I know I said I’m not one for resolutions but if there’s one thing I need to get better at is blogging more often. I need a challenge. Cooking up new and interesting dishes is never an issue – it’s the compilation of the pictures (and I may need to do a post on just the pictures that never made it to the blog), the story behind the post, the flow, the recipe – you get the gist. And when I see inspiring blogs like Panfusine, My Diverse Kitchen, What’s for Lunch, honey? – creative bloggers with jaw-dropping food porn on their blogs, I get that steely resolve to get better at this self-induced hobby of mine. Only the resolve gets blurry as soon as I sit down to blog. It’s a block.
Until I got this prompt from my son’s example, literally. My 5th grader, Nikhil started to blog about a year and a half ago over the summer and sure enough, after the school year began, the blog lay on the wayside. The move to Singapore and the new school was the perfect antidote – and I would tell him to capture his memories and travels on his long forgotten blog, which he momentarily did.
Interestingly his new school’s syllabus added an introduction to blogging as a part of their writing and language art curriculum. Every child would get to start a new blog and write about anything that fancies him/her. They regularly got what were called “picture prompts” to help them get out of a writer’s block and stay on track. Great idea – not only to spark some creative writing juices among kids but also to engage the classmates to read each other’s blog and comment and critique. Pretty soon, my son was on a blogging roll and it’s now almost second nature (well, of course its homework so its mandatory but enough to start a habit;) for him to write even if a few lines every other day. He does take the critiquing quite seriously as he did with my blog posts recently:)
Here was my answer. I needed a “picture prompt” to get me on track.
And so when I chanced upon the “We Knead to Bake” project it was my antidote. Aparna Balasubramanian, the author of My Diverse Kitchen just started this group for culinary enthusiasts with the idea of getting like minded bloggers together to bake one bread a month for 2013. January’s theme was Herb and Cheese Pull Apart Bread which was my prompt for the month.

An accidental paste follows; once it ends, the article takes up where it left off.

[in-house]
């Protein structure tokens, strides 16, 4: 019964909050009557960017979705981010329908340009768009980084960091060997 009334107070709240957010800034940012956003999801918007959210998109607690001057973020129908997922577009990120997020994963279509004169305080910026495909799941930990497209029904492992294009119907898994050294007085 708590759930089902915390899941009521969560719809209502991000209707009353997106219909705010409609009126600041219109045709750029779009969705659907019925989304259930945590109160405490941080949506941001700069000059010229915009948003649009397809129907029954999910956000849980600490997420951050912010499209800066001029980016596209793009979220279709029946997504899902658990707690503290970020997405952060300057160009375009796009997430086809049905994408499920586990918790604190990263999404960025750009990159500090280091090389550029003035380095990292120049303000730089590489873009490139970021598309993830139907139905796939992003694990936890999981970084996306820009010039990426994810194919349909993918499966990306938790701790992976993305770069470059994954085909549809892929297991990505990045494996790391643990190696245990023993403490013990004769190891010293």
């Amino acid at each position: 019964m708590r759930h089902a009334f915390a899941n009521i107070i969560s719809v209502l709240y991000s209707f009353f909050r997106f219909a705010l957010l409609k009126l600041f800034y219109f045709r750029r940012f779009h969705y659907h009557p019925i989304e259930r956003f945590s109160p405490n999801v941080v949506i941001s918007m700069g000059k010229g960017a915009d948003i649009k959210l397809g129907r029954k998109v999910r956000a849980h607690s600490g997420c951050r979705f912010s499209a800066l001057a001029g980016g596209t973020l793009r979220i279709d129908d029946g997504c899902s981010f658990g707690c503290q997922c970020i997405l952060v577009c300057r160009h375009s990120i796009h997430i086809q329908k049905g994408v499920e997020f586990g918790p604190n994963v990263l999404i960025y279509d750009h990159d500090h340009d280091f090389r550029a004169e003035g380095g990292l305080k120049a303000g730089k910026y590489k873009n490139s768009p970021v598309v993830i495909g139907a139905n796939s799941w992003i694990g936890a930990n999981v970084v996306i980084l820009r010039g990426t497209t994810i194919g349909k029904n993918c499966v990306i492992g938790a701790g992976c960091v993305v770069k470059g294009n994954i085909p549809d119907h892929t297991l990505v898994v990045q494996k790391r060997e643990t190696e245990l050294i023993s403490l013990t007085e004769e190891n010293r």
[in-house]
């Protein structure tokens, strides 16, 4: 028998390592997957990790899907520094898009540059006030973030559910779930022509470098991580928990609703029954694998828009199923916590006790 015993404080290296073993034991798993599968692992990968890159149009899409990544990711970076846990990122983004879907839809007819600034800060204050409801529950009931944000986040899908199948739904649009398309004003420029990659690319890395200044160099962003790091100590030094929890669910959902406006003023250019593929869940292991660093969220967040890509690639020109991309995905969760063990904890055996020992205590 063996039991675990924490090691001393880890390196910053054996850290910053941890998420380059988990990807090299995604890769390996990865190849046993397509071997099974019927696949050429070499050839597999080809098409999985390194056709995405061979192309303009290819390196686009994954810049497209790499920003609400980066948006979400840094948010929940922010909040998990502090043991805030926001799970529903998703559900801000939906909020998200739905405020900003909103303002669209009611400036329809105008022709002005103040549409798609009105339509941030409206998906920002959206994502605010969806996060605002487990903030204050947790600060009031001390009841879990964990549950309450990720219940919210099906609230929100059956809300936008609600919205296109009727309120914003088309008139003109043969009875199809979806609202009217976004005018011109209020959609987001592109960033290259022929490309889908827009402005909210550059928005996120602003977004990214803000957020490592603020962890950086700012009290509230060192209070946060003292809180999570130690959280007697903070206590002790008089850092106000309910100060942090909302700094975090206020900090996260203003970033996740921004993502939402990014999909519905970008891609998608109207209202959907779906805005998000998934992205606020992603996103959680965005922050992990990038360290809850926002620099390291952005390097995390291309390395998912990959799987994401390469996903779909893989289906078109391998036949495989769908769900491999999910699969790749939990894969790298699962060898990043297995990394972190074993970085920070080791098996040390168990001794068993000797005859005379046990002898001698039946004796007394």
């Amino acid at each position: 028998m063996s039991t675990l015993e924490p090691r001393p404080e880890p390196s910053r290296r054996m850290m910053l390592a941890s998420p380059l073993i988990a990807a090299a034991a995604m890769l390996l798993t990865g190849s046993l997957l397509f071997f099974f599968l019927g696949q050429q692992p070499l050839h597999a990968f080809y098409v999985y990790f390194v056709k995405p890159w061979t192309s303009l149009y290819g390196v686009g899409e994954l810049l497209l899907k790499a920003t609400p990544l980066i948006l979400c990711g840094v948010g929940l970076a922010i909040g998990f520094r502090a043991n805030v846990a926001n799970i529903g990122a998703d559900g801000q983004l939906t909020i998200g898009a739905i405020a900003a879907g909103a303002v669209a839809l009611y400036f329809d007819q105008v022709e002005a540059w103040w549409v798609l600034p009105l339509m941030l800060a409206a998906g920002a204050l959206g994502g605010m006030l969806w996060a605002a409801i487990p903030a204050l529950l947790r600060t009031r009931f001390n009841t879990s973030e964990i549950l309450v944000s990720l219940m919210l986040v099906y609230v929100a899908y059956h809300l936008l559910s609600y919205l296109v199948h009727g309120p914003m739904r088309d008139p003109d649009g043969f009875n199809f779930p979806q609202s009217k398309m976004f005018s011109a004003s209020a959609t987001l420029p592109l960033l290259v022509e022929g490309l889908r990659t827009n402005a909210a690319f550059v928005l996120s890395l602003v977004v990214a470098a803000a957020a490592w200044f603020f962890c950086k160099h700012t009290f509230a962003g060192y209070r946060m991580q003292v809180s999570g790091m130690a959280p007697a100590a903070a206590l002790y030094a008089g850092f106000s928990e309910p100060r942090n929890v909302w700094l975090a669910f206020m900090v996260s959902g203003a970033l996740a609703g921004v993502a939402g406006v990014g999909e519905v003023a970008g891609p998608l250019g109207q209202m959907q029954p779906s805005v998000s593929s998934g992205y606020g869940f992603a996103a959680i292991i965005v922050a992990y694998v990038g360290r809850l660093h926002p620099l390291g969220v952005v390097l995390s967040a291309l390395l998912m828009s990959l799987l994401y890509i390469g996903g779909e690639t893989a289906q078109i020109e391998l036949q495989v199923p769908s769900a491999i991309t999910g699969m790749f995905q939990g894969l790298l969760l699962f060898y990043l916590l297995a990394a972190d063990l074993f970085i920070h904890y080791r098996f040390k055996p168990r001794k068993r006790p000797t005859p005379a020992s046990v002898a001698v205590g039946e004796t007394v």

I joined the group at the end of January, and made it to the group by the skin of my teeth – so it has taken me an additional week to bake and post this recipe, what should have been done by the 24th. I guess I also need to work on meeting baking deadlines:). I’m linking this post to Aparna’s blog post on the theme.
I followed the recipe for the most part except for the mix-ins. I used Amul cheese and a green-chili, mint paste or chutney as the spread for the bread. (my favorite combination for making grilled toast – Chili Cheese toast)
II haven’t had great luck baking breads before but this recipe was perfect in terms of the consistency and texture.
Note: I would add more of the mix-ins as I couldn’t really taste much of the chutney or green chilies in the bread with the original measures for the ingredients so would double the measures (which is what I have noted here in the ingredients).
Also I’m still in the process of updating all the pictures from my camera so look out for another update to this post shortly.
For the Dough:
1/2 cup warm milk
1 tsp sugar
2 tsp active dry yeast
2 3/4 to 3 cups all-purpose flour
1 tsp salt
2 1/2 tbsp butter, soft at room temperature
3/4 to 1 tsp garlic paste
3/4 cup milk (+ a couple of tbsp to brush over the bread)
For the Filling:
3 tbsp melted butter or a mix of olive oil (EVO) and butter
1/4 cup green chutney (thick and not watery) – 1/2 cup cilantro+1/4 cup mint leaves+1/4-1/2 tsp black salt. Blend together with very little water to a smooth paste.
2 tbsp crushed green chilies (you may use longer chilies or jalapenos for less spice. I used thai chilies that are extra spicy:)
3/4 cup grated Amul cheese
1. In a small bowl, dissolve the sugar and the yeast in the 1/2 cup of warm milk. Set this mixture aside for about 5 minutes till it starts to froth and rise up.
2. Mix the flour, salt, softened butter, and garlic paste in a stand mixer with a hook attachment. Now add the yeast mixture and the 3/4 cup of milk and knead till you have a soft, smooth and elastic/ pliable dough which is not sticky. Add a little extra flour if your dough is sticking, but only just as much as is necessary.
3. Shape the dough into a ball and place it in a well-oiled bowl, turning the dough to coat it completely with oil. Cover and let it rise for about 1 to 1 1/2 hours or until almost double in volume.
4. Prepare the work surface by dusting it lightly with flour. Deflate the dough, divide it into 2. Return one of the portions back to the bowl and cover. Take the other portion and shape it into a large square or rectangle.
5. Brush the rectangle liberally with the melted butter/EVO. Spread the green mint,cilantro, green chili mixture on the rectangle.
Using a pizza cutter, slice the dough from top to bottom into 8 long and even strips – they do not have to be perfect. Lay each strip on top of the next, with the topping facing upwards, until you have a stack of the strips.
You can put the 2 strips cut from the sides in the middle of the stack so it looks neater. Using a pastry scraper or a sharp knife, cut straight down through the stack dividing it into 6 equal pieces (8 square stacks).
6. Now take the other dough portion and shape it into another large rectangle. Brush with EVO or butter, add the grated Amul cheese on to the surface of the rectangle. Use a cutter and make another 8 square stacks.
7. Grease and lightly flour a 9” by 4” (or 5”) loaf tin. Layer the square slices, alternating the chutney slices with the amul cheese slices.
8. Cover the loaf tin dough with a towel and allow the dough to rise for an hour. Lightly brush some milk over the top of the loaf.